“I think Maggie impacted our program right from the beginning,” Swanson said, “but when Rebecca Jarrett went down we certainly had to lean on her a lot more, and she just had an incredible year. I thought she was the best first-year in the ACC from start to end, and you could see how much she impacted our team with the assists and her creativity and what she can do with the ball. “
Flammia had a more challenging transition to college soccer. She missed the first part of the season with a back injury, but finished with four goals in 15 games.
“There was a little bit of a question whether we were going to redshirt her or not, given this injury to her back,” Swanson said. “But I think our athletic trainer, Bill Parente, and the medical staff did a great job getting her back, and she slowly started to get better and better, and about midyear she gave us a great lift, throughout the ACC schedule and also into the postseason. She really helped us in the NCAA tournament in terms of her impact.”
Cagle and Flammia are close friends who roomed together at UVA in 2022-23 and will do so again in the coming school year. During the U.S. team’s training camp in Palm Beach, Fla., however, the Cavaliers were separated. Flammia roomed with North Carolina’s Ally Sentnor and Cagle with Notre Dame’s Leah Klenke.
That UVA, UNC and Notre Dame are ACC rivals is no secret, but “ultimately it’s great being with such good players here,” Cagle said, “and we all come together as a U.S. team.”
Cagle is from Phoenix, but when it came time to choose a college, she looked to the east. She wanted to play in the ACC, the nation’s top conference for women’s soccer, and “I wanted to go to a prestigious university, somewhere I could get a great education,” said Cagle, whose mother is a former head coach of the women’s soccer team at Virginia Tech.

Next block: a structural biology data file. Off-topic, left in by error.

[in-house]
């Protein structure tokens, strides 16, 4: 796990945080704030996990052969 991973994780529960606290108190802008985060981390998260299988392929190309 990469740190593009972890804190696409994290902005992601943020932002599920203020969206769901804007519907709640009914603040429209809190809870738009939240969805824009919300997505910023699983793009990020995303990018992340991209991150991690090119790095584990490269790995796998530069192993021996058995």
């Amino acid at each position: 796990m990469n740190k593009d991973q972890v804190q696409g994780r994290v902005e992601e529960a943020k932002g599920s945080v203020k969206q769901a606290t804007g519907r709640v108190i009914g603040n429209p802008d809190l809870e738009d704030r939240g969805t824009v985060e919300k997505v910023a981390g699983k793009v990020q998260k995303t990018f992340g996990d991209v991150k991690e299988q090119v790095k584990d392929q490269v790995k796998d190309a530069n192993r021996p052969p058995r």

UVA offered everything wanted, and she connected with a program led by Swanson and associate head coach Ron Raab.
“The coaching staff is just some of the best human beings that I’ve ever been able to be coached by,” Cagle said, “not only just their knowledge of the game, but how much they genuinely care about each player. So I think all that went into my decision, and I’m just so happy where I’m at now with Steve and Ron and all of them.”
It’s no surprise that Flammia became a Wahoo. She grew up in Goochland County, about an hour’s drive from Charlottesville, and started attending camps and games at UVA as a girl.
“I’ve got a picture that her parents sent me of Jill [at UVA] when she was like 10,” Swanson said, laughing.
Flammia said: “I’ve always just been a fan of UVA. I loved their style of play and everything they’ve done so far and the history they’ve made.”
For the Cavaliers, this is their first journey abroad since 2017, when they toured France. When he was setting up this trip, Swanson said, the U-20 matches had not been scheduled, and he was confident all of his players would be able to go. The Concacaf championships changed that.
“This is the tough thing about world soccer,” Swanson said. “They’re not really looking at the college calendar. They’re trying to do what’s best for them.”
And so Cagle and Flammia will have to settle for following their Virginia teammates’ adventures from afar.
“It’s gonna be tough,” Flammia said, “but we’re both really excited for the team and the experiences they’re about to have.”